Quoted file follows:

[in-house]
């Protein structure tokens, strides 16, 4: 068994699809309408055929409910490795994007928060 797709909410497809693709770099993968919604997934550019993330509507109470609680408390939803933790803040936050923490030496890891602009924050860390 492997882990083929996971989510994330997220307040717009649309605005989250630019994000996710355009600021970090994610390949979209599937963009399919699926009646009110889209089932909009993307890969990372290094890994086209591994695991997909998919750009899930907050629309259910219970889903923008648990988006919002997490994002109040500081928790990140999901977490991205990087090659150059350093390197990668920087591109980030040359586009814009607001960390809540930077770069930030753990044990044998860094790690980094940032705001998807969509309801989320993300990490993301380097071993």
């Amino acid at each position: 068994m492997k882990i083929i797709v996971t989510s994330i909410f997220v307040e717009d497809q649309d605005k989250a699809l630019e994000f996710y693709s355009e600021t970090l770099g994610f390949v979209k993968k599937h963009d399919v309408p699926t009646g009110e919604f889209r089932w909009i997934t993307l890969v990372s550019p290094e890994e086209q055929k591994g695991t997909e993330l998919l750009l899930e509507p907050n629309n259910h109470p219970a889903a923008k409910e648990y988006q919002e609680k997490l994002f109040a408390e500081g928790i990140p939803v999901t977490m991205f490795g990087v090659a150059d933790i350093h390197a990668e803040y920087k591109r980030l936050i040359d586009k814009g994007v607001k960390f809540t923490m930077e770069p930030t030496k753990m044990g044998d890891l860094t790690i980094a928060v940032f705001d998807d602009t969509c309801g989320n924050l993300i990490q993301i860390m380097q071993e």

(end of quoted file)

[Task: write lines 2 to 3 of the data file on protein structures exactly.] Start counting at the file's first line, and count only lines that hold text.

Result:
């Protein structure tokens, strides 16, 4: 068994699809309408055929409910490795994007928060 797709909410497809693709770099993968919604997934550019993330509507109470609680408390939803933790803040936050923490030496890891602009924050860390 492997882990083929996971989510994330997220307040717009649309605005989250630019994000996710355009600021970090994610390949979209599937963009399919699926009646009110889209089932909009993307890969990372290094890994086209591994695991997909998919750009899930907050629309259910219970889903923008648990988006919002997490994002109040500081928790990140999901977490991205990087090659150059350093390197990668920087591109980030040359586009814009607001960390809540930077770069930030753990044990044998860094790690980094940032705001998807969509309801989320993300990490993301380097071993």
């Amino acid at each position: 068994m492997k882990i083929i797709v996971t989510s994330i909410f997220v307040e717009d497809q649309d605005k989250a699809l630019e994000f996710y693709s355009e600021t970090l770099g994610f390949v979209k993968k599937h963009d399919v309408p699926t009646g009110e919604f889209r089932w909009i997934t993307l890969v990372s550019p290094e890994e086209q055929k591994g695991t997909e993330l998919l750009l899930e509507p907050n629309n259910h109470p219970a889903a923008k409910e648990y988006q919002e609680k997490l994002f109040a408390e500081g928790i990140p939803v999901t977490m991205f490795g990087v090659a150059d933790i350093h390197a990668e803040y920087k591109r980030l936050i040359d586009k814009g994007v607001k960390f809540t923490m930077e770069p930030t030496k753990m044990g044998d890891l860094t790690i980094a928060v940032f705001d998807d602009t969509c309801g989320n924050l993300i990490q993301i860390m380097q071993e």